16 Professional Ethics and Law Be very careful not to embark in an exercise in ethical analysis when there is a clear legal rule in the situation that trumps the entire process of ethical analysis.

17 Professional Ethics and Law Be very careful not to assume that there is a legal rule for every situation. Often the gaps between legal rules require one to switch to an ethical analysis.

18 Ethics Descriptive ethics – “What IS” Prescriptive ethics – “What OUGHT to be” We do not seek to study professional ethics as a sociologist would, but to assist with choices about what one ought to do.

19 Prescriptive Ethics “What OUGHT to be” The words used are different… good-bad, right-wrong, just- unjust Thought processes use values, goods, virtues, rules, ethical theories, moral reasons, moral explanations, and moral decisions.

20 Why the Interest in Professional Ethics? 1. As occupations become more specialized, the ethical issues become more specialized 2. Professional societies have increased efforts to establish ethical codes to guide members 3. Increasing public scrutiny, lack of traditional deference 4. Regulatory oversight, public protection

21 Ethics in the Business World Globalization of organizations have created a complex business world. Risk is the likelihood of a negative event times the impact of the event.

22 Why Business Ethics are Important? Protect the organization and its employees from legal action. Create an organization that operates consistently. Produce good business. Avoid unfavorable publicity. Gain the goodwill of the community.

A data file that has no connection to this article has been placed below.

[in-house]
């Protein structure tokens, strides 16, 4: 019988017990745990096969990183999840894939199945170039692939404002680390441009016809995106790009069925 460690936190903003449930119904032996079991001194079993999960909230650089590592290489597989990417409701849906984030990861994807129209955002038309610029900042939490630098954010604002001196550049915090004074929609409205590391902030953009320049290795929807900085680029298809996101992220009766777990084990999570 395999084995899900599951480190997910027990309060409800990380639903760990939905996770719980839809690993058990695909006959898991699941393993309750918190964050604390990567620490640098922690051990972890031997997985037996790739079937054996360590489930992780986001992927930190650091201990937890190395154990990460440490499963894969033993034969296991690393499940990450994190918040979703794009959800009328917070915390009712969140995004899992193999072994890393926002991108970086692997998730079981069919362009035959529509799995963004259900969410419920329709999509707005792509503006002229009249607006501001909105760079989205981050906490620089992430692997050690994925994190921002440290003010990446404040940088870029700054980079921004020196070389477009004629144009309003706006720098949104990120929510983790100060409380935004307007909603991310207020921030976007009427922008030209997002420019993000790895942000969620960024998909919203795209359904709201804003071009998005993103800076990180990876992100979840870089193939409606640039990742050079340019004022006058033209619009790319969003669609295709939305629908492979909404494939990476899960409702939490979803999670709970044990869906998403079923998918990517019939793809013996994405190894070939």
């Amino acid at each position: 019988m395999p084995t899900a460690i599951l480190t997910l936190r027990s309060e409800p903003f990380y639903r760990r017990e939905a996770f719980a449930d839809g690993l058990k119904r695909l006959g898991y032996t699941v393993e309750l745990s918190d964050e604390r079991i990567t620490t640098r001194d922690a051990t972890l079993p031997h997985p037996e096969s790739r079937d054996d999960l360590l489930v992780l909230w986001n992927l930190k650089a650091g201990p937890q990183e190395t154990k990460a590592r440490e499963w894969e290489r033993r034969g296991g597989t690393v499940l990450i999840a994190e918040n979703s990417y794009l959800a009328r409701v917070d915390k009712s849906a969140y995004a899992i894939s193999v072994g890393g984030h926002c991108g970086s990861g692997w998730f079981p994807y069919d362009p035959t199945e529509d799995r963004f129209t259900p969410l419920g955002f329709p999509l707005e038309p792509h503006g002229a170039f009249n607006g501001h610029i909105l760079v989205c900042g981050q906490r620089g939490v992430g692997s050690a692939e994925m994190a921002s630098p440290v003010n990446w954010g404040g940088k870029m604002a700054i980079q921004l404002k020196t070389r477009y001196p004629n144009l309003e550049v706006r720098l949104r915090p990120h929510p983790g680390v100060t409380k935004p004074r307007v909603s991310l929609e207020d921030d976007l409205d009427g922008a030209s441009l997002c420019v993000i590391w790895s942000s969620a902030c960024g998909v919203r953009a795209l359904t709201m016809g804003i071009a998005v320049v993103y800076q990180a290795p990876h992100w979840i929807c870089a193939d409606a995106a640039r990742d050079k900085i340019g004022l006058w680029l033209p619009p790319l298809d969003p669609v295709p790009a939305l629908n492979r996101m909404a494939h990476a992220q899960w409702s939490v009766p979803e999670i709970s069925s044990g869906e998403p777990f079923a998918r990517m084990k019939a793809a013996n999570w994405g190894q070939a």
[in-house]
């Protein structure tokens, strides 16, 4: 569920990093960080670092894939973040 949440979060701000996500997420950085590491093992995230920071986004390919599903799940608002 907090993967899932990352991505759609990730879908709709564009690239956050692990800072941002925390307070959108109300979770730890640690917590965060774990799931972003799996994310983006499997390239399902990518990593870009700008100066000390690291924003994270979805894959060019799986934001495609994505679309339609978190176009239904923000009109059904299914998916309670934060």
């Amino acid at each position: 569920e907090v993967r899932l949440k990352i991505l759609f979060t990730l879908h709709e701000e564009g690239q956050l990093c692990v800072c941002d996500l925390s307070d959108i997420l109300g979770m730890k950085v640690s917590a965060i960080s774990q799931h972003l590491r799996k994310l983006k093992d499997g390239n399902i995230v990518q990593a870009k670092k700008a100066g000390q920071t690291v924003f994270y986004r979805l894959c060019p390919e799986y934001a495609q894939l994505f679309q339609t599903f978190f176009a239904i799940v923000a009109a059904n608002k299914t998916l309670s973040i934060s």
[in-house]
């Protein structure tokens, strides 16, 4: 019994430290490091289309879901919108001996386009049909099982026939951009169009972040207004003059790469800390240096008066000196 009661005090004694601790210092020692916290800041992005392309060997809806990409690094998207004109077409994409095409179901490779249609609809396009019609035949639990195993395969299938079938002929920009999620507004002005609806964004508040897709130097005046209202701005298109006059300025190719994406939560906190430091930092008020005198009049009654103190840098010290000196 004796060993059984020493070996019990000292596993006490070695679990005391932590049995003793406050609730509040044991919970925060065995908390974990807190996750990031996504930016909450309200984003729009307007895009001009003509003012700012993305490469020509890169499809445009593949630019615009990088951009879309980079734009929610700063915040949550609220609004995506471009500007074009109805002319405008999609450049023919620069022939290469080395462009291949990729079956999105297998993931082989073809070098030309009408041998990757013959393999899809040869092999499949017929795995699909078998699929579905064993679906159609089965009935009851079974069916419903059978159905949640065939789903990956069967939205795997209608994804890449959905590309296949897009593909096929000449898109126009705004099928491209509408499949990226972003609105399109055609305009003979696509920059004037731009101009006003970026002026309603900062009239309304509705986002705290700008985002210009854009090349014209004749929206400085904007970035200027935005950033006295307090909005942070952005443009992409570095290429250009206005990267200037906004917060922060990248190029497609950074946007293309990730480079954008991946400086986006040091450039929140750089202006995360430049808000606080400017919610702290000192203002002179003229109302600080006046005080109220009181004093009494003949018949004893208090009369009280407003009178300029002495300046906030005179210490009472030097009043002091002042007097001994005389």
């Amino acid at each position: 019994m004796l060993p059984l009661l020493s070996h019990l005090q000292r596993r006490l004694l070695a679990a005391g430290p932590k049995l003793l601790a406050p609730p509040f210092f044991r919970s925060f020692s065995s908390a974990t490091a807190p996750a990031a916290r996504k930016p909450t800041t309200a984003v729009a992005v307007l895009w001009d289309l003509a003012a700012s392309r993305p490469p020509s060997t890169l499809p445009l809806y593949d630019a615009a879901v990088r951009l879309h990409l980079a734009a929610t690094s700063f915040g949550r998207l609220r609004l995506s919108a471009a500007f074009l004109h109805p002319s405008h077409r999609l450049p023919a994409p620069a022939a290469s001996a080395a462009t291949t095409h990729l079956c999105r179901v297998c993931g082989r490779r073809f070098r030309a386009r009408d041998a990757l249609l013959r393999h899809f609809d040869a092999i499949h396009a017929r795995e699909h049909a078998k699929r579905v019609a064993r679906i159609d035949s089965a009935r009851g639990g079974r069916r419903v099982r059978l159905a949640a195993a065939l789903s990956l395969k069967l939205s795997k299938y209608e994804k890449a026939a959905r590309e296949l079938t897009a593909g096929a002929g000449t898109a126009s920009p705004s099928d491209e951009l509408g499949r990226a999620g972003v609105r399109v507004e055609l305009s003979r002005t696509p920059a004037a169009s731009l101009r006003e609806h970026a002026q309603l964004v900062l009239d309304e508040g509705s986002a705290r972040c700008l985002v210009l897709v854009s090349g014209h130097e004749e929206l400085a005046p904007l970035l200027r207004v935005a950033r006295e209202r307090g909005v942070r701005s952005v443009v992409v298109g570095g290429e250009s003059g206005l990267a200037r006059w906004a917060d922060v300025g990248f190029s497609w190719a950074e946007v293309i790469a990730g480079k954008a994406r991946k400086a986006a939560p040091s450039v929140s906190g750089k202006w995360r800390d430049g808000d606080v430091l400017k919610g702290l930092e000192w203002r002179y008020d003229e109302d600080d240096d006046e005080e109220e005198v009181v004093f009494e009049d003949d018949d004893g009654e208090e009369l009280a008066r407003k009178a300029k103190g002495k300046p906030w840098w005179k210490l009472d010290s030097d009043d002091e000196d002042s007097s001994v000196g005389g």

23 Legal Overview Bribes involve providing money, property, favors, or anything else of value to someone in business or government in order to obtain a business advantage. Gifts are made openly and publicly as a gesture of friendship or goodwill with no expectation of a future favor for the donor.

24 Improving Corporate Ethics Appoint a corporate ethics officer. Ethical standards should be set by a board of directors. Establish a corporate code of conduct. Conduct social audits. Require employees to take ethics training. Include ethical criteria in employee appraisal/reward systems.

25 Code of Conduct A guide that highlights an organization’s key ethical issues and identifies the overarching values and principles that are important to the organization and that can help in decision making. The code of conduct helps ensure that employees: Abide by the law. Follow necessary regulations. Behave in an ethical manner.

26 Ethical Decision Making 1. Get the facts. 2. Identify the stakeholders and their positions. 3. Consider the consequences of your decision. 4. Weigh various guidelines and principles (Virtue, Utilitarian, Fairness, Common Good). 5. Develop and evaluate options. 6. Review your decision. 7. Evaluate the results of your decision.

27 Ethics in Information Technology The increased use of information technology has raised many ethical issues for today’s IT professional. Licensing of IT professionals Internet communication Intellectual property Employee/employer issues